What does my son like best about Paris?
The pastries and Peugots. When we visited a couple of years ago, his favorite way to spend the day was eyeballing swank cars, then shoving confections into his mouth. He loved to saunter into a patisserie, scope out the display case and choose the fussiest galette, tarte or croquembrouche on offer.
Me? I’m not so high-maintenance. I only wanted the macarons.
Crispy outside, chewy within, macarons are the classic cookie of France. I ordered a different one for each day of our trip, from chocolat to framboise to pistache.
Once home, I sang the macaron’s praises so much that my friend, T, gave me the cookbook I Love Macarons by Hisako Ogita. I flipped through its 80 pages of detailed photos and painstaking instruction and decided macarons were best left to the pros.
But a couple of weeks ago, Melissa Clark offered a streamlined macaron recipe in her weekly New York Times column. I was sifting about for gift ideas for clients, and her version of the flourless meringue cookies seemed perfect — particularly for the couple who’d hired me to cook their Passover seder.
Melissa has never steered me wrong, so I bought a bag of almond flour, hauled out my pastry bags and lined my cookie sheets with parchment. I expected marvelous macarons within the hour.
Uh … no. My macarons emerged hard and burned, hardly edible and not at all gift-worthy. (“Is this what these are supposed to taste like?” the husband had the audacity to ask.)
A saner woman would have scrapped the pastry-making and the gift idea (particularly with three big dinners on the horizon). But not me. Macaron had become personal. Macaron had become a quest. I would not be cowed by the (dumbed-down) macaron!
I pulled out T’s book and scoured its directions. I noted all the techniques I should have used. I pulled out the almond flour. Cleaned up the pastry bags. Relined the baking sheets and started again. An hour or so later, I pulled out …
… soupy, soggy, flat-as-pancake cookies.
Again, a saner woman would have scrapped the pastry-making. But I don’t roll with sane. I would NOT be taunted by a macaron!
I decided to pick and choose: Use Melissa’s recipe, treat the cookie batter with an ethereal touch rather than the tougher technique called for in I Love Macarons and adopt the latter’s insistence on baking times and layering my baking sheets.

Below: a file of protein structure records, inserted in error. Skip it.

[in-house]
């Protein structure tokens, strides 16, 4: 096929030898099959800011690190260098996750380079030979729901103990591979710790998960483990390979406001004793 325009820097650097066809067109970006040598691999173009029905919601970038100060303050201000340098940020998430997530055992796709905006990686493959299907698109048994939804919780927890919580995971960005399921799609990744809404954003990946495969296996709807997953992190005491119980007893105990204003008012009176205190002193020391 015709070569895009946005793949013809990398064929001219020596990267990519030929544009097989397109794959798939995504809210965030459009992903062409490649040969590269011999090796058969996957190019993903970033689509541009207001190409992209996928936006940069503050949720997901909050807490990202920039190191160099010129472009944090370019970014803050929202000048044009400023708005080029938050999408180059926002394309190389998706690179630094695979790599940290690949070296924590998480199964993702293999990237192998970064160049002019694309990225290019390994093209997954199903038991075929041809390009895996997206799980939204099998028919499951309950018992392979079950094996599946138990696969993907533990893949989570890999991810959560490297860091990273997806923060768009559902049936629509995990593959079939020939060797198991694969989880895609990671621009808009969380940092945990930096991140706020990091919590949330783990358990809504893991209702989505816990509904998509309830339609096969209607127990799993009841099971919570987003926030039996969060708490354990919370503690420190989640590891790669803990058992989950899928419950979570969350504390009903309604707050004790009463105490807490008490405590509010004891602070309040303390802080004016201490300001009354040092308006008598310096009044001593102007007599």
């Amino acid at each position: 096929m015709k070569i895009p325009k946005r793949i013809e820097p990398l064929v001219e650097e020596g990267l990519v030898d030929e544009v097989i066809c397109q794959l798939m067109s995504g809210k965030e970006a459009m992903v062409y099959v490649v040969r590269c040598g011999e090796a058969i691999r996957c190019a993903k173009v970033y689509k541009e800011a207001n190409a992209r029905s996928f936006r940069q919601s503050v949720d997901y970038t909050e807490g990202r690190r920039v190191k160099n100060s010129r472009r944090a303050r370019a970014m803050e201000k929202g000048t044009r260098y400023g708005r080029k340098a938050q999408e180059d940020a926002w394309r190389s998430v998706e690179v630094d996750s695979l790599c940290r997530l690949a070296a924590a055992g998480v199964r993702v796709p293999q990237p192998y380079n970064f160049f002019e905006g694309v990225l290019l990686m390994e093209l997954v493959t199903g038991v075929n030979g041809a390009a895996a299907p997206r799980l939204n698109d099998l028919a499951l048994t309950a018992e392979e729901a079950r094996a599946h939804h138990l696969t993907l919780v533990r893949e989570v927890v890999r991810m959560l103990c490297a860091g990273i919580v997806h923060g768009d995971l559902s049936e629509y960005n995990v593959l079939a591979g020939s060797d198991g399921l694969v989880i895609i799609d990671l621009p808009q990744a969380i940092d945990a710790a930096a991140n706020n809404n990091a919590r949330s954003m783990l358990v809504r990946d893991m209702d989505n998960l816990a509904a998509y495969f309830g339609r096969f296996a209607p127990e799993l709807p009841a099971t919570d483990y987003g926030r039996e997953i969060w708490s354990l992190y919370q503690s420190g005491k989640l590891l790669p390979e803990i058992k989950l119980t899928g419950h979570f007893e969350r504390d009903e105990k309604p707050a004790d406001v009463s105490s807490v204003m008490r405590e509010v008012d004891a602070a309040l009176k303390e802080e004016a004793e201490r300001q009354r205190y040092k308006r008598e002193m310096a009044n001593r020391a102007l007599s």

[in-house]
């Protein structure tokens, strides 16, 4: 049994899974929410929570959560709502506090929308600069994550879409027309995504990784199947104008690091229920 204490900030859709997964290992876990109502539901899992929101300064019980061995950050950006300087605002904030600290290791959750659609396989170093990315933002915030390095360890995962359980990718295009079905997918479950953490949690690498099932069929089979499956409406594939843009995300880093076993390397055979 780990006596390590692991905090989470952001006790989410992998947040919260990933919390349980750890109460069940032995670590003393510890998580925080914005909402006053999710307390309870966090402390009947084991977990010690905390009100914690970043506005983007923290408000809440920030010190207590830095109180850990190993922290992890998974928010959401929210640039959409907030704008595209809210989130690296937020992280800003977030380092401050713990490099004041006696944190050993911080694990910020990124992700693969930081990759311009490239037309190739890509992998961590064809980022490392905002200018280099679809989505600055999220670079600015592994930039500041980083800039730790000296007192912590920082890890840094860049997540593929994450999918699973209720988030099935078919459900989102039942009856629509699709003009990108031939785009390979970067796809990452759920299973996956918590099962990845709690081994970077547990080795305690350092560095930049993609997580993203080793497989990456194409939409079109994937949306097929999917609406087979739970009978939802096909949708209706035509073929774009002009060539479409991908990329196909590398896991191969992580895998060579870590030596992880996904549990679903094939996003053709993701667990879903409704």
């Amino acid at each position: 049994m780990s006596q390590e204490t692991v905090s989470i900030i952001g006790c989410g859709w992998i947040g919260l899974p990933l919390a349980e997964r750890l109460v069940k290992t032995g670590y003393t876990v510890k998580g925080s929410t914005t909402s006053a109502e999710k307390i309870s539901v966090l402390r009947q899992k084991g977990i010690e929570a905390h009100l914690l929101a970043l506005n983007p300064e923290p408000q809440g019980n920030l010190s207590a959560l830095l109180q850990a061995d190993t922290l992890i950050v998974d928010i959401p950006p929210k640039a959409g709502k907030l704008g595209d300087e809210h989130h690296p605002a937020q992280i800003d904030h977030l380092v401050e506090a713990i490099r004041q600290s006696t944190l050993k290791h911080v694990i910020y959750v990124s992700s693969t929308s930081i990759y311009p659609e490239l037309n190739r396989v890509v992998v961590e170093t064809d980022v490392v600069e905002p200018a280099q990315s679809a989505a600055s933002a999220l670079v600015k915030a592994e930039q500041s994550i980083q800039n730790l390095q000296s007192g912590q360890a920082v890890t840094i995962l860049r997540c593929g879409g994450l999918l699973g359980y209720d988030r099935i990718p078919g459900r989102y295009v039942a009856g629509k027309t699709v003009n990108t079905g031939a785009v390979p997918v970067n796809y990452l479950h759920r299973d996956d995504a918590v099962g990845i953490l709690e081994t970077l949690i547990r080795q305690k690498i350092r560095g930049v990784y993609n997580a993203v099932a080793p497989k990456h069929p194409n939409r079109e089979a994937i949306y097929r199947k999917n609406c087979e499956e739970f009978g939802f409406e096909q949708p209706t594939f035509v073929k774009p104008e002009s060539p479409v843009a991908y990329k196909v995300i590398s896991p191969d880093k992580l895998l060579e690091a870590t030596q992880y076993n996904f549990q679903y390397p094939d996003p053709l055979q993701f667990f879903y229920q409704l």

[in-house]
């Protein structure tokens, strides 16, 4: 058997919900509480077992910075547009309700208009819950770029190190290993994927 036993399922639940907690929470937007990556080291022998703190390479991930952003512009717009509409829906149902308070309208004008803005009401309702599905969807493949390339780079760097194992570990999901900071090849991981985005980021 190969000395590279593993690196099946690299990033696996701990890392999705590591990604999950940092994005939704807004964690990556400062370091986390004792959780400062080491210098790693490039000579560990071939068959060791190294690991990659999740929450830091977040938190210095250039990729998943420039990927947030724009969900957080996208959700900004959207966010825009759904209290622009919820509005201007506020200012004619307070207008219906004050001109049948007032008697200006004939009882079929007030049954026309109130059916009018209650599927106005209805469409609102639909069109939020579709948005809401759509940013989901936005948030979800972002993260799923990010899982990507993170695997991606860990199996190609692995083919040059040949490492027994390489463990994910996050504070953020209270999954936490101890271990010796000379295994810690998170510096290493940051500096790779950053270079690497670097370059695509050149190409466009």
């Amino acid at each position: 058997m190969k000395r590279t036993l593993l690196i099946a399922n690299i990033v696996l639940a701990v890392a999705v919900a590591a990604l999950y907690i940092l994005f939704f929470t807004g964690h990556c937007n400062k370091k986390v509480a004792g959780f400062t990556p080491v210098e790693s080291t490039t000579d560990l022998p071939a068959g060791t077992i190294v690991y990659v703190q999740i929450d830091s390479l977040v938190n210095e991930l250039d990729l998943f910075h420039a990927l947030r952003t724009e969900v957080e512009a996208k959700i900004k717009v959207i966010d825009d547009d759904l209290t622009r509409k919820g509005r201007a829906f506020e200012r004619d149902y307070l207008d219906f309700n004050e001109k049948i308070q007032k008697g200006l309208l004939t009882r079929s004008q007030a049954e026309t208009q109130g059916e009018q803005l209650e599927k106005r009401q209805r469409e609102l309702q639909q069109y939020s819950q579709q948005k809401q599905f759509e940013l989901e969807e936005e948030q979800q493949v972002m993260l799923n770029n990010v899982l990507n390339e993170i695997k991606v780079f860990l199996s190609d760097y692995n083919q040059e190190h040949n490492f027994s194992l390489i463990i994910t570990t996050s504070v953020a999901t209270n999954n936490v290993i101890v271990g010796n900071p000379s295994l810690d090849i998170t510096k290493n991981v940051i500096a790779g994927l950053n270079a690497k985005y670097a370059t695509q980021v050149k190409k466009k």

An hour later, my cookies emerged from the oven looking like this:
Gorgeous chocolate macarons!
Fifteen minutes later, they looked like this:
Here’s the thing, though … They were delicious! Sweet with a hint of bitterness from the cocoa; slightly nubby from the almond flour; delightfully chewy and chocolaty. Wrapped in lovely cellophane bags, they made a perfect Passover gift for my clients. I just didn’t call them macarons.
Chocolate-almond crinkles, anyone?
Chocolate-Almond Crinkles (Adapted from Melissa Clark and I Love Macarons, Hisako Ogita)
- 1 3/4 cups powdered sugar
- 1 cup almond flour (whisked to lighten and remove any lumps)
- 5 tablespoons cocoa powder
- 1/4 teaspoon salt
- 3 large egg whites
- 3 tablespoons granulated sugar
Place the egg whites in a mixing bowl and let them stand at room temperature for 30 minutes.
Line two large baking sheets with parchment paper, then stack those sheets atop two others.
In a large bowl, whisk the powdered sugar, almond flour, cocoa powder and salt:
Once the egg whites are at room temp, whisk them on high speed until soft peaks form:
Continue whisking on high, adding the 3 tablespoons of granulated sugar slowly, until you have stiff peaks:
Carefully, carefully fold the egg whites into the dry ingredients, working with a quarter of them at a time. Fold until the dry ingredients and the whites are completely incorporated:
Gently spoon the batter into a pastry bag fitted with a large tip. Pipe 1-inch circles onto your parchment-lined baking sheets:
Rap the pans on the counter a couple of times, then let them sit uncovered for 30 minutes.
Preheat the oven to 350 degrees.
After the cookie batter has rested, place the stacked pans on the middle rack of your oven. Bake for 10-12 minutes, rotating the pans halfway through. Remove the cookies from the oven only when they are puffed and firm. Cool completely, then transfer to an airtight container, where they will keep seemingly indefinitely, firming up more and more as they sit.